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The Wartime Revenue Squeeze

World War I began under a minority Liberal Government elected in 1910 and dependent on Irish nationalists for parliamentary support. At first that government expected the war to be short and its costs limited, with the UK using its navy to blockade Germany but the land war waged mainly by France and Russia. Further, fearing that tax increases might provoke popular resistance, the government decided to fund the war from borrowing to a much greater extent than in the Napoleonic or Crimean Wars in the previous century—a policy that continued even after it became clear that those initial expectations of a short, cheap war were utterly mistaken (Daunton (2002): 38).

As the war continued, electoral competition was effectively suspended and replaced by two successive war coalition governments. The first comprised Liberals and Conservatives led by the Liberal Prime Minister Herbert Asquith from May 1915 to December 1916. The second, after the Conservatives withdrew their support for Asquith as war leader, was led by the Liberal David Lloyd George from 1916 to the end of the war and included Conservative, Labour, and some Liberal MPs (the remaining Liberals formed the Opposition under the former leader Herbert Asquith). Those three wartime governments imposed exchange controls that weakened the Gold Standard fixed-exchange rate system for the currency (without formally suspending it) and probably contributed to inflation during the war, and they imposed conscription as well as other deprivations, so there was certainly some non-fiscal austerity accompanying fiscal squeeze in this case. Although overall public spending rocketed during the war, as we saw in the previous chapter, that increase was concentrated on military activity, not civilian public services, so in effect there was a squeeze on civilian spending that accompanied the hard revenue squeeze imposed during the war.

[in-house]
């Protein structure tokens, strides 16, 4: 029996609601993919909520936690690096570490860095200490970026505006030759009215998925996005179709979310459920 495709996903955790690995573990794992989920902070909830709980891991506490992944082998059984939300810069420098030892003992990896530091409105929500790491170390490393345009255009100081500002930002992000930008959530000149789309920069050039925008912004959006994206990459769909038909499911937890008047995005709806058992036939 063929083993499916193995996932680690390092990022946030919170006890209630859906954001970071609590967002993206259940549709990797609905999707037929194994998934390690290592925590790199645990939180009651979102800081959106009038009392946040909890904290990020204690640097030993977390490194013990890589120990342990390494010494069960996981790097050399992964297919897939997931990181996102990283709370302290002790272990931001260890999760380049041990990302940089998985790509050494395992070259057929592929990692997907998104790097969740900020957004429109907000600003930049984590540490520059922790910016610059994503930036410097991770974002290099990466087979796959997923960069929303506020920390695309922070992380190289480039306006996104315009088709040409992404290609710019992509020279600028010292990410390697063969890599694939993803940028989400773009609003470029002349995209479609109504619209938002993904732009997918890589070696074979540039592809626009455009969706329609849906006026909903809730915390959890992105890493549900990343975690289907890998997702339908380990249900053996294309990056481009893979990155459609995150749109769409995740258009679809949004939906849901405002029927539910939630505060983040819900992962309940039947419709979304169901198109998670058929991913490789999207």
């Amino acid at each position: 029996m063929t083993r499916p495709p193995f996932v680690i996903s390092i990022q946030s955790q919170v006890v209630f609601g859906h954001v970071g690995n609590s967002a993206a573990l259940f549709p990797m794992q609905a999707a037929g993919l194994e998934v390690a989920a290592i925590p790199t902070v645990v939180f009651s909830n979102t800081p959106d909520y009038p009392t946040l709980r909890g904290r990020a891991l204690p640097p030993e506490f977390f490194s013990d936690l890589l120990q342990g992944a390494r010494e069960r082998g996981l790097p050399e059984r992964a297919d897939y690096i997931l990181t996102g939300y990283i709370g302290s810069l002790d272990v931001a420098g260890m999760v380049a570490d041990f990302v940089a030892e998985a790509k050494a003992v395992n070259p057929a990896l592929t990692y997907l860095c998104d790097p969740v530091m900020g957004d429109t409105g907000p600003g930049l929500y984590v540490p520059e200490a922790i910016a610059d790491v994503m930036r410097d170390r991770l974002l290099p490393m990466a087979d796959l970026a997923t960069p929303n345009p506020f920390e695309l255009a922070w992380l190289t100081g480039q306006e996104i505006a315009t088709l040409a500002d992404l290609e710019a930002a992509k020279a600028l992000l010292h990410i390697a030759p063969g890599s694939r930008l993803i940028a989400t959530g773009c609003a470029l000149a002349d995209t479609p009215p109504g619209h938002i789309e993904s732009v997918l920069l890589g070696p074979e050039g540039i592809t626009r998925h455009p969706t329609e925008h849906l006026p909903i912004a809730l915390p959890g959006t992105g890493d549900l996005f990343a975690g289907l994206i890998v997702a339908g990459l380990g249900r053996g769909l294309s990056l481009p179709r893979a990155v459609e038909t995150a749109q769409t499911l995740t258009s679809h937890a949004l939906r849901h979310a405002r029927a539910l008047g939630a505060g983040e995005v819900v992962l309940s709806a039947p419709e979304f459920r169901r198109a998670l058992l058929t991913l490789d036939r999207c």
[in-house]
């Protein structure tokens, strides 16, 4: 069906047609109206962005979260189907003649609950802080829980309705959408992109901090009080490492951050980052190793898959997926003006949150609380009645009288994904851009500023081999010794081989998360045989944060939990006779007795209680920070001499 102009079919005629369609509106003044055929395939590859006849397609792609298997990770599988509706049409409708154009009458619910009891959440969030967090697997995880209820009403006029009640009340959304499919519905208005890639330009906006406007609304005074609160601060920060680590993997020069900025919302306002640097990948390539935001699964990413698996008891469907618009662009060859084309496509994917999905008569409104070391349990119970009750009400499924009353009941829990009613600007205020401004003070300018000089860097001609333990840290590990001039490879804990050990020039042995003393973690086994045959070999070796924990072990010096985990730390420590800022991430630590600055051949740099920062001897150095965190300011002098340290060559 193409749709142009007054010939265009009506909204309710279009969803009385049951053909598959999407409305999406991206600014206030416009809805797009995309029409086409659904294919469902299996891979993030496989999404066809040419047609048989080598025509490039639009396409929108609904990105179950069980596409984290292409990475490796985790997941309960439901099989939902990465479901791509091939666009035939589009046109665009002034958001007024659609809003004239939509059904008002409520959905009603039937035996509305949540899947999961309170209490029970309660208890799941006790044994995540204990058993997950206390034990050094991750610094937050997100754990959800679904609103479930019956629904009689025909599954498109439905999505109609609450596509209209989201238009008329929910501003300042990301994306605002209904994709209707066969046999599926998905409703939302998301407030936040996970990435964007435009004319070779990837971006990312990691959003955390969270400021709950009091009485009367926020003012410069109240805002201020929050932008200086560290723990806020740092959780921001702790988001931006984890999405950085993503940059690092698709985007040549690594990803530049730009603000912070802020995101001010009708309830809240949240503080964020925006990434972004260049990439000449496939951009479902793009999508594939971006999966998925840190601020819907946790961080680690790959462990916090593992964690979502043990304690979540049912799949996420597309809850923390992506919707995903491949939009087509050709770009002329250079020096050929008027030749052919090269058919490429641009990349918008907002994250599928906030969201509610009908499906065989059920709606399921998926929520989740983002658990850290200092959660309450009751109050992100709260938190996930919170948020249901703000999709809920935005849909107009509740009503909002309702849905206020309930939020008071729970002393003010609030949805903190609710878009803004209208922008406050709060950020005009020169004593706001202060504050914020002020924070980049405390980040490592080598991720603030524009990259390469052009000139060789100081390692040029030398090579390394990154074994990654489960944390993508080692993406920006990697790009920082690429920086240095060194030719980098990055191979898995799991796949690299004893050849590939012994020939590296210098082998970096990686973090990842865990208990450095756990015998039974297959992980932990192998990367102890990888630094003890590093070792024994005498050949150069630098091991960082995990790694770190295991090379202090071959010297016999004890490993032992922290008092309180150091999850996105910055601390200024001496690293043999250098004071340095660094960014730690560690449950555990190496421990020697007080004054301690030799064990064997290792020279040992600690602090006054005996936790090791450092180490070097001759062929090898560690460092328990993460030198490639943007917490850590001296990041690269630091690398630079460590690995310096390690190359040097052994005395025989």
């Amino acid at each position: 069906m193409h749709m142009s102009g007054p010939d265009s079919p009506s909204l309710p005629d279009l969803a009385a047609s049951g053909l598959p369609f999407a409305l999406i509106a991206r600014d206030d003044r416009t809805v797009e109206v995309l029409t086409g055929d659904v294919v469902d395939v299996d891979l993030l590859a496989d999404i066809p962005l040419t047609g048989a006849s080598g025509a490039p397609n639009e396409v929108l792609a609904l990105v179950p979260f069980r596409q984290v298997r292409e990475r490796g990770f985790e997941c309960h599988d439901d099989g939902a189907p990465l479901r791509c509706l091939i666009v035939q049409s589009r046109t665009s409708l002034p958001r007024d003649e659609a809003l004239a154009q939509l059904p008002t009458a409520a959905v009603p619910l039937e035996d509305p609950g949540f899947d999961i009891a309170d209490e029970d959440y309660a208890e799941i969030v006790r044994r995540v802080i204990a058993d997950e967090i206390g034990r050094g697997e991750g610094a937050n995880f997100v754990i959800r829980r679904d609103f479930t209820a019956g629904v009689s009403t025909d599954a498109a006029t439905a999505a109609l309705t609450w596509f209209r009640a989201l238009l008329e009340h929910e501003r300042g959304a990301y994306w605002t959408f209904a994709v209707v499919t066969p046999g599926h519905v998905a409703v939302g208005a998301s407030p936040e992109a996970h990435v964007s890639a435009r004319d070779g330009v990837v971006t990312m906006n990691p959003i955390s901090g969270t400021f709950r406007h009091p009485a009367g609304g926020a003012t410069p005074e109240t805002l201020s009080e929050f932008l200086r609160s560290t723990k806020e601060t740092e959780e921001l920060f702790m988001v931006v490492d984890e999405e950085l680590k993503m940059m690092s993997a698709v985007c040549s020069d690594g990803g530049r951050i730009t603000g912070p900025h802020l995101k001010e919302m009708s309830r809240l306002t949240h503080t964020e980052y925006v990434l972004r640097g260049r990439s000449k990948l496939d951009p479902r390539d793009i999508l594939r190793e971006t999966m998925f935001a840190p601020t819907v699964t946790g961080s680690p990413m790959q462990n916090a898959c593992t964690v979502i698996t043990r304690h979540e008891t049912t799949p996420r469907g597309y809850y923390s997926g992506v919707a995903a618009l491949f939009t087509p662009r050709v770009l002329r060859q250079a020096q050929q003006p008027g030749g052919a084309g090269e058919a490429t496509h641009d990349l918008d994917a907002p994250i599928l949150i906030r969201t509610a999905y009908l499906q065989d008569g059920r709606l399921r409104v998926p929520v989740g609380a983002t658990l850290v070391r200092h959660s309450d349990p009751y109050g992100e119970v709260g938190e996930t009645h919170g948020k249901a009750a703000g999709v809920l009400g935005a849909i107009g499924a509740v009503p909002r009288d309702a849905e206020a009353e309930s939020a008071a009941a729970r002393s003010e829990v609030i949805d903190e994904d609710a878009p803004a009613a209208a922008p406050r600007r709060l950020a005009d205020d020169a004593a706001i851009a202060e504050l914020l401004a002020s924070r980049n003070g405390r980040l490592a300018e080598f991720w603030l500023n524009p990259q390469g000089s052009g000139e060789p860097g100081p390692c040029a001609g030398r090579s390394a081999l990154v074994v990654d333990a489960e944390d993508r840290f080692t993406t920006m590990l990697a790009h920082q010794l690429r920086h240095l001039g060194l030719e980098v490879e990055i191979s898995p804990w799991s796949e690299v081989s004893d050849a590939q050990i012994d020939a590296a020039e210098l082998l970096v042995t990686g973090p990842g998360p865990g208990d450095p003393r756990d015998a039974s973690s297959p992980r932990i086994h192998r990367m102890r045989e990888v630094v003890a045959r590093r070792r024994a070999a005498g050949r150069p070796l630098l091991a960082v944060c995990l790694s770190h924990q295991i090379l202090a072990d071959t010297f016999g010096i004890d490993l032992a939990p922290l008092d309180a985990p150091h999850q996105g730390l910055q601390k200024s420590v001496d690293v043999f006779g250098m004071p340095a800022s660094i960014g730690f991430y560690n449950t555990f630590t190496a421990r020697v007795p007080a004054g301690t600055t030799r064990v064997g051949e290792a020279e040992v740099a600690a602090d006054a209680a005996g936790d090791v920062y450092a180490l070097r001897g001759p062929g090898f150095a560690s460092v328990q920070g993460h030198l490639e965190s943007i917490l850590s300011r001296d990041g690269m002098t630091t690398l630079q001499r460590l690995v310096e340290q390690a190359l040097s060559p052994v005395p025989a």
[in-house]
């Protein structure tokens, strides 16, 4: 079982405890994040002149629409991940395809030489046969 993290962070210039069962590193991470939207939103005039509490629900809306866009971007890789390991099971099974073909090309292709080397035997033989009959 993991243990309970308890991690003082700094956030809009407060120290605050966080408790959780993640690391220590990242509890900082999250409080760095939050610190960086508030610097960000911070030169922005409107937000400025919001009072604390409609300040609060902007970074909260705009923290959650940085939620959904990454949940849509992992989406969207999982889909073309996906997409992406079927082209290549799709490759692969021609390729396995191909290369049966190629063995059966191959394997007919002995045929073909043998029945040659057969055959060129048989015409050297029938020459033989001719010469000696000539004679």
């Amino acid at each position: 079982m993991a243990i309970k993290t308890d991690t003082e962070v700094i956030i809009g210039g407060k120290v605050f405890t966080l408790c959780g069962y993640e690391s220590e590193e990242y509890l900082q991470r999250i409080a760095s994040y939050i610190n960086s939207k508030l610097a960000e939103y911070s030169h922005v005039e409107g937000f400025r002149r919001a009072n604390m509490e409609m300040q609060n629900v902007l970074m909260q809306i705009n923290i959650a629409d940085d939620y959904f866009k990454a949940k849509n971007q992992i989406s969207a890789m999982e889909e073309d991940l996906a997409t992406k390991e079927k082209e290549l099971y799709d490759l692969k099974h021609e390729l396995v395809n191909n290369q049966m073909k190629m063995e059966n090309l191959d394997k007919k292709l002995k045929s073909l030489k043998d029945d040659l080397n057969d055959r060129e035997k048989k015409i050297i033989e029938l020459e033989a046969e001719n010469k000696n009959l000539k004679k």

But that revenue squeeze did not comprise extra taxes on the bulk of the population through higher indirect taxes and taxes on lower incomes (despite calls from John Maynard Keynes and others for such taxes), because, as already mentioned, the governing politicians seem to have feared such taxes might fuel industrial unrest or even Bolshevik-type revolution (Daunton (2002): 42-3). Instead, extra taxes were levied almost exclusively on middle and higher incomes, business profits, and inheritance, and war spending was funded mostly by borrowing, creating a huge debt overhang after the war. The wartime revenue squeeze included a fourfold increase in the standard rate of income tax between 1913 and 1919 (to 30 per cent), together with a reduction in tax thresholds that targeted middle and upper middle earners. Taxes on profits were also sharply raised during the war, with an Excess Profits Duty (EPD, a form of corporate tax based on the extra profits earned by each enterprise above their pre-war levels) levied at a rate that rose from 13 to 26 per cent between 1916 and 1918. Two successive wartime Chancellors of the Exchequer declared EPD to be an 'emergency tax' that would apply only during the war.[1]

  • [1] The Liberal Chancellor Reginald McKenna declared in 1915 (House of Commons debates,Hansard [hereafter 'HC Deb'] 13 November 2015, c.1397) 'This is.. .only a temporary tax, during
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